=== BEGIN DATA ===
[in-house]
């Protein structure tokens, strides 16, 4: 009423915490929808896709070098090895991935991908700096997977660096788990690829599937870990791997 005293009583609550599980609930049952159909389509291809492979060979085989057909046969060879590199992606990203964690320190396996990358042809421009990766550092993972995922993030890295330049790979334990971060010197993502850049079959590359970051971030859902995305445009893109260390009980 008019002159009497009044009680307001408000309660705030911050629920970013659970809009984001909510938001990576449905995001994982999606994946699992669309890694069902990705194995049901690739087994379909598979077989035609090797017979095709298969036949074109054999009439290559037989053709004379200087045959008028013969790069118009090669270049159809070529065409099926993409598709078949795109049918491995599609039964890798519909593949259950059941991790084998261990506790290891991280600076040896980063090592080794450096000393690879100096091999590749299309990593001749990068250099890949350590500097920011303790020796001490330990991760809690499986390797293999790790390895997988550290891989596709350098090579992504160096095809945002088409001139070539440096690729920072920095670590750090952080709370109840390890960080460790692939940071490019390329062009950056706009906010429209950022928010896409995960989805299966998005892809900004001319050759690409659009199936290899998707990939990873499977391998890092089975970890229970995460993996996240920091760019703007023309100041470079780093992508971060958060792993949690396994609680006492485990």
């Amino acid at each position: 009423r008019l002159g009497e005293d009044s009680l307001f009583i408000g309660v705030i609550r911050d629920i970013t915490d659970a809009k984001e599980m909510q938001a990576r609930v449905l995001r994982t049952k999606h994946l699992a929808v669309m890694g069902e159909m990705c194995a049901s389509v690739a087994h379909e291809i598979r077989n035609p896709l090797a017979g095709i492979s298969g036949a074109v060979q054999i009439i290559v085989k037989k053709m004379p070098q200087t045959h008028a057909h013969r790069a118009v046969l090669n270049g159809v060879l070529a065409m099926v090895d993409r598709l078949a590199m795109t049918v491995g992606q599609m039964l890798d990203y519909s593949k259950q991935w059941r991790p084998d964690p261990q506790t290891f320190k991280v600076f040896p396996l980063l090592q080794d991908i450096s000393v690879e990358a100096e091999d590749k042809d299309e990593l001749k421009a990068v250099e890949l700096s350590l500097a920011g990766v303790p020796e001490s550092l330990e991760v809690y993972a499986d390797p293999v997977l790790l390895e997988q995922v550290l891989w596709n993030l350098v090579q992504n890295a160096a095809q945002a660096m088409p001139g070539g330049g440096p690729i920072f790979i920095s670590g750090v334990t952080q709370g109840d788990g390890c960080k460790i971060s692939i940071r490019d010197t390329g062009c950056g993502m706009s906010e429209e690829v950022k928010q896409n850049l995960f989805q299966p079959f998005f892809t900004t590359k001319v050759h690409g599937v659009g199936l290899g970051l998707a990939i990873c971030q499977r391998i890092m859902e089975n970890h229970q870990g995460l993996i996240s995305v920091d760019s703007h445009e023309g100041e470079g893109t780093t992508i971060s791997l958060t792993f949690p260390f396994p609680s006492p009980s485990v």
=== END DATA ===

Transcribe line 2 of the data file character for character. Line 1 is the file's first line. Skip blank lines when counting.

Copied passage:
């Protein structure tokens, strides 16, 4: 009423915490929808896709070098090895991935991908700096997977660096788990690829599937870990791997 005293009583609550599980609930049952159909389509291809492979060979085989057909046969060879590199992606990203964690320190396996990358042809421009990766550092993972995922993030890295330049790979334990971060010197993502850049079959590359970051971030859902995305445009893109260390009980 008019002159009497009044009680307001408000309660705030911050629920970013659970809009984001909510938001990576449905995001994982999606994946699992669309890694069902990705194995049901690739087994379909598979077989035609090797017979095709298969036949074109054999009439290559037989053709004379200087045959008028013969790069118009090669270049159809070529065409099926993409598709078949795109049918491995599609039964890798519909593949259950059941991790084998261990506790290891991280600076040896980063090592080794450096000393690879100096091999590749299309990593001749990068250099890949350590500097920011303790020796001490330990991760809690499986390797293999790790390895997988550290891989596709350098090579992504160096095809945002088409001139070539440096690729920072920095670590750090952080709370109840390890960080460790692939940071490019390329062009950056706009906010429209950022928010896409995960989805299966998005892809900004001319050759690409659009199936290899998707990939990873499977391998890092089975970890229970995460993996996240920091760019703007023309100041470079780093992508971060958060792993949690396994609680006492485990």